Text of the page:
Intentional suffering conjures images of monks wearing hair suits and practicing self flatulation, kids cutting themselves and people with masochistic tendencies. That kind of suffering has nothing to do with intentional suffering. It is the ego manifesting our inner suffering in very dark ways.
Nevertheless, those words intentional suffering are not very appealing at first mention. This kind of suffering is our means to transformation. Gurdjieff talked a lot about Conscious Labor and intentional Suffering. His entire body of work could be boiled down to this idea. It is our inner work. It is carrying forth our aim through inner struggle. It is the sacrifice of egoism.
There are many kinds of suffering.
Accidental or natural suffering
By the very fact that we are humans who eat live food, we pay a price. That price is a natural part of life. We do not eat dead food. We eat living things and we believe we are at the top of the food chain. This entails a certain natural suffering on the planet. We must kill things in order to survive. Suffering is endemic for life on earth and is part of existence.
I once had a dream in which a Being came to me as I was grilling sausage links. Oddly I was heating them over a wood stove which was by a manhole. As if in a cartoon, the sausages slipped off my big grilling fork into a hole in the manhole cover. I pulled back the cover to retrieve the sausages and saw a feeding frenzy of reptilian creatures fighting over the sausages. They slithered and gnawed. It was extremely frightening when suddenly one saw me and tried to jump up to get me. I quickly covered the manhole gasping for breath and heart pounding. The Being who loomed over me said, “ Now you see what you humans look like to us.”
I will never forget the dream. It illustrated something for me about our human nature. We certainly do not see ourselves as reptiles in a feeding frenzy, but our actions show no regard for life on the planet. I hope that as we evolve we can learn to live in harmony with life in all of its forms. Otherwise, we will certainly destroy the human race.
The second form of suffering is voluntary suffering.
We sacrifice something for some form of gain. Examples of this could be going to school, practicing to develop a skill, a clean up project. Working toward a goal requires a certain price whether that be time, effort, or money. We willingly pay something to gain something. We don’t actually see this as suffering, but a necessary price to pay for something that we want to achieve for ourselves. This suffering remains in the realm of everyday life and is not free from egoism. However, we accept this suffering as part of life in order to move forward as individuals and as a species.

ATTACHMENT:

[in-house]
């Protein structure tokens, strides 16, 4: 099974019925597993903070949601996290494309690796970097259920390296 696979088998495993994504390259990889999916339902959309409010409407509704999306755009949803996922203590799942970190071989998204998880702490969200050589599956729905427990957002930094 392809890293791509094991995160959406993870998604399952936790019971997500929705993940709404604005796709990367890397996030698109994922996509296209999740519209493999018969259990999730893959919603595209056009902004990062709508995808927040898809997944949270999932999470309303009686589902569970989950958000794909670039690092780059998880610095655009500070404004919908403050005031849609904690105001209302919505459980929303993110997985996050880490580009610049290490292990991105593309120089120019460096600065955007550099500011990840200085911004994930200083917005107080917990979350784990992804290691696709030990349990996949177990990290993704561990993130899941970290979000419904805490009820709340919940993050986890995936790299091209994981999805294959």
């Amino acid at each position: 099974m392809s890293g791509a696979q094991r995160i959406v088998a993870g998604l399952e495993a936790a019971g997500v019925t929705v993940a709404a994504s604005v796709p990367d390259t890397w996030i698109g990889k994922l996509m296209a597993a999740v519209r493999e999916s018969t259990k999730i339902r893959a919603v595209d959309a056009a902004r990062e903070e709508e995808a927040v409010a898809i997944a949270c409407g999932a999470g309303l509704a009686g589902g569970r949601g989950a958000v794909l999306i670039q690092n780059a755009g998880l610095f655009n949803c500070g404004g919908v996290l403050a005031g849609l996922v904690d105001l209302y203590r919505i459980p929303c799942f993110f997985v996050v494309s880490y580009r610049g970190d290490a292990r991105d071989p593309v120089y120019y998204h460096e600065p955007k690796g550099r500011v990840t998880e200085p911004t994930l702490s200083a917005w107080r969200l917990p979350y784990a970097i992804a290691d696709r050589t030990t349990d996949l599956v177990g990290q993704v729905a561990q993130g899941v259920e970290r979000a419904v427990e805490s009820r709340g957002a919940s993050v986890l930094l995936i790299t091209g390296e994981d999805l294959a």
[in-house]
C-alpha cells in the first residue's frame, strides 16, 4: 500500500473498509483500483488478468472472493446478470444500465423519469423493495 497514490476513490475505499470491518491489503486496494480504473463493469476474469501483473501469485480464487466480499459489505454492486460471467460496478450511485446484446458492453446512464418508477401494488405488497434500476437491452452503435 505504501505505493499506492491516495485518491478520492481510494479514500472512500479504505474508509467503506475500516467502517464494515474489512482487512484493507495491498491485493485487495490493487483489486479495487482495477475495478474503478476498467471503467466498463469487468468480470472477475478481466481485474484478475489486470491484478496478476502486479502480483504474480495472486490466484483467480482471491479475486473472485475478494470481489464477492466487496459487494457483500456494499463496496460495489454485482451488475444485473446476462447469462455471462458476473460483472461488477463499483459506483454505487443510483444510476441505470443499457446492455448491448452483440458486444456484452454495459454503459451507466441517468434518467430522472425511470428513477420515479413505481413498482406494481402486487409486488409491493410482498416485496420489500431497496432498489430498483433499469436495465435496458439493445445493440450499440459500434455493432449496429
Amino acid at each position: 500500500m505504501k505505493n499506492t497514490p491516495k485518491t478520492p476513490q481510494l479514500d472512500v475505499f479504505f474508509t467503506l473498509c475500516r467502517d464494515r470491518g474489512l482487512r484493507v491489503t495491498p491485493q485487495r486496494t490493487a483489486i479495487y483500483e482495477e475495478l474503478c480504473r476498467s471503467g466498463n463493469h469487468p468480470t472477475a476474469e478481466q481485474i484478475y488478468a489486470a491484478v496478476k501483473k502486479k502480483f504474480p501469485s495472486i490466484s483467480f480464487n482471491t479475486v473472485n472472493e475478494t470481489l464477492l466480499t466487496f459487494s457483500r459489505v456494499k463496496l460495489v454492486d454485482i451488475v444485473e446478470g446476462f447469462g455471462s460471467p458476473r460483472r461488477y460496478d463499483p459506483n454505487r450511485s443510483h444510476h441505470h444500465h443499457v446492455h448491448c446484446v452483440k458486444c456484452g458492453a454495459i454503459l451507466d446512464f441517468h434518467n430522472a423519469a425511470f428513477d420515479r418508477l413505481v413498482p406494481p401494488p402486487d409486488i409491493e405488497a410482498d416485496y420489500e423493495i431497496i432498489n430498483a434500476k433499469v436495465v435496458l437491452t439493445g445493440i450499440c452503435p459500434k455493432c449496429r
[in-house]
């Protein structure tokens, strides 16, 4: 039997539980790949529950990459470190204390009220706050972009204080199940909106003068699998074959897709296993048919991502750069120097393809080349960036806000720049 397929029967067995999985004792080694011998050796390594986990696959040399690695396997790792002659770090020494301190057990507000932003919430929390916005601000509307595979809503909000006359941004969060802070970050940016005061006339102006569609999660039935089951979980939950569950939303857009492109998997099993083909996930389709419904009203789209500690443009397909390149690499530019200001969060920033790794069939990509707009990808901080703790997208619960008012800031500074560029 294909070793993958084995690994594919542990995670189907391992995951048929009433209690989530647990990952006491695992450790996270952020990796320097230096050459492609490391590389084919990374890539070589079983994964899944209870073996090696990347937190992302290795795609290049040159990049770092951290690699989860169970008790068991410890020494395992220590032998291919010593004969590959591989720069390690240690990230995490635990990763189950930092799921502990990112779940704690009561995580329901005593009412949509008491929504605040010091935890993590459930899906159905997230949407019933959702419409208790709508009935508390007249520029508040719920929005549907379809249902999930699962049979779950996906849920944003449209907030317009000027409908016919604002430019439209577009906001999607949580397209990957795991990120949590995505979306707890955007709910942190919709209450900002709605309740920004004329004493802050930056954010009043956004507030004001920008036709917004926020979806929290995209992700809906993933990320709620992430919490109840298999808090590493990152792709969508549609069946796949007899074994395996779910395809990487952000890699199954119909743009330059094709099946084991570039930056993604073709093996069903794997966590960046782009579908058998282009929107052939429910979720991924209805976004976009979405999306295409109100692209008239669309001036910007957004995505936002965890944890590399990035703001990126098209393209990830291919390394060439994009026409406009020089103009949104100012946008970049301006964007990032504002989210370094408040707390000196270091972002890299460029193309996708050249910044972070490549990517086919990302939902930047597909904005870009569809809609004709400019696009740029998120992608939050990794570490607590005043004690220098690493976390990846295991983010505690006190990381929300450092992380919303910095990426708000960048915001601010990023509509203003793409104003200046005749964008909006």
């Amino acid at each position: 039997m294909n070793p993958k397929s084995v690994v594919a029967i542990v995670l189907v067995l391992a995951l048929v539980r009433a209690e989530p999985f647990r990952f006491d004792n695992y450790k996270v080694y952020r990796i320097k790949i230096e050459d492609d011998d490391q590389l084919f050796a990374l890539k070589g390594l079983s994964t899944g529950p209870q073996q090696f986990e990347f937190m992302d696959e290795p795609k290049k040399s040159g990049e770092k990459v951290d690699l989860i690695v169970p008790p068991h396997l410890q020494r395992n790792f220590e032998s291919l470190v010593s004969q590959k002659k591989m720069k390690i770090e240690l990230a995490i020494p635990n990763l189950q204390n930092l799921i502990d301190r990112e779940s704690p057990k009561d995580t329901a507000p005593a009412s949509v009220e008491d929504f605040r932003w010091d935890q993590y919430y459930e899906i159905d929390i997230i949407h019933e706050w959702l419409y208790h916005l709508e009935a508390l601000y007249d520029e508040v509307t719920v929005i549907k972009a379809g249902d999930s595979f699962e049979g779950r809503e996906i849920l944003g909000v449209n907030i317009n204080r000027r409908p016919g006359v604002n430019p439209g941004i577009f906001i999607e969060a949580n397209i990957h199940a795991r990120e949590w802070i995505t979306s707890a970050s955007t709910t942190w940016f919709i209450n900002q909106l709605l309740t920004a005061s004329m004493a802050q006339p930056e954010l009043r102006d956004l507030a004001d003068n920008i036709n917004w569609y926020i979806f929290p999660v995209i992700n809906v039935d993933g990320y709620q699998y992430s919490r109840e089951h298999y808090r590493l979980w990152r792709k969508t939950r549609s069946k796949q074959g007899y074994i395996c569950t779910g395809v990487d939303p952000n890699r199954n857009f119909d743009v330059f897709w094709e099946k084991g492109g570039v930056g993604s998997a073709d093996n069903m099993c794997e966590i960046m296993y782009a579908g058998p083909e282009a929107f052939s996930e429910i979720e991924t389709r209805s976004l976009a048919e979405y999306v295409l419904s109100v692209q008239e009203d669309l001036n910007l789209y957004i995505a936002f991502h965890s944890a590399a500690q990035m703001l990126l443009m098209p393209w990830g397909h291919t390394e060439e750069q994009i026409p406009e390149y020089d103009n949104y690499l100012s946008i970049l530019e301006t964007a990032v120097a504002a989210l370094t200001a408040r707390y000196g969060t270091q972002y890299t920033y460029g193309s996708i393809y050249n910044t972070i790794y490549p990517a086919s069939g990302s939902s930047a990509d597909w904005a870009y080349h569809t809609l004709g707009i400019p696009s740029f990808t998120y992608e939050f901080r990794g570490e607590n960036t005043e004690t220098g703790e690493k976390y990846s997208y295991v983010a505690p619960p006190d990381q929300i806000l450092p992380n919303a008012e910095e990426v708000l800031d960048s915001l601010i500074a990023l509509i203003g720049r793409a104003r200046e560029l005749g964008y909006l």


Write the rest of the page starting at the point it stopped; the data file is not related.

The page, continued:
The third kind of suffering is avoidable suffering.
This is the realm of suffering due to our own egoism. It is the misery we encounter daily in the form of attachment. We identify with our thoughts which form the plethora of negative emotion, limiting beliefs, and depression. It is our anxiety and anger. It is all a result of having our will sublimated to the ego. When the ego runs the show, it creates a heap of avoidable suffering.
How can we avoid it?
Our inner work will allow us to see it for what it is. As long as we believe this avoidable suffering is a real part of life and that we must endure it, we will hopelessly suffer. We can avoid this kind of suffering through our own intentional struggle. If we don’t implement our own effort concerning all the suffering we incur in life, it will continue to block our path. In other words, if we don’t add our intentional suffering to the process of life, life will provide it for us in more nefarious ways.
The fourth kind of suffering is intentional suffering and is free of ego.
It comes from a higher purpose;one which goes against the stream of life. It is not for our own gain yet we work within regular life through our regular life experiences. We remain within the laws of existence and work to be present with the yes and no of those two arenas. If we take this on consciously and intentionally to be present with this inner struggle, we contribute to things even greater than our own transformation. We bear the unpleasant manifestations of others. We strive to expand our awareness to embrace a more objective outlook of ourselves.
Intentional suffering has a deeper meaning and feeds our inner process in way that the other kinds of suffering do not. The epitome of this kind of suffering is represented by Jesus, Buddha and other prophets whose life examples show us the way. So much of religious dogma however has distorted the flavor of this suffering.
Let me know the kind of suffering you are experiencing.
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Have great week!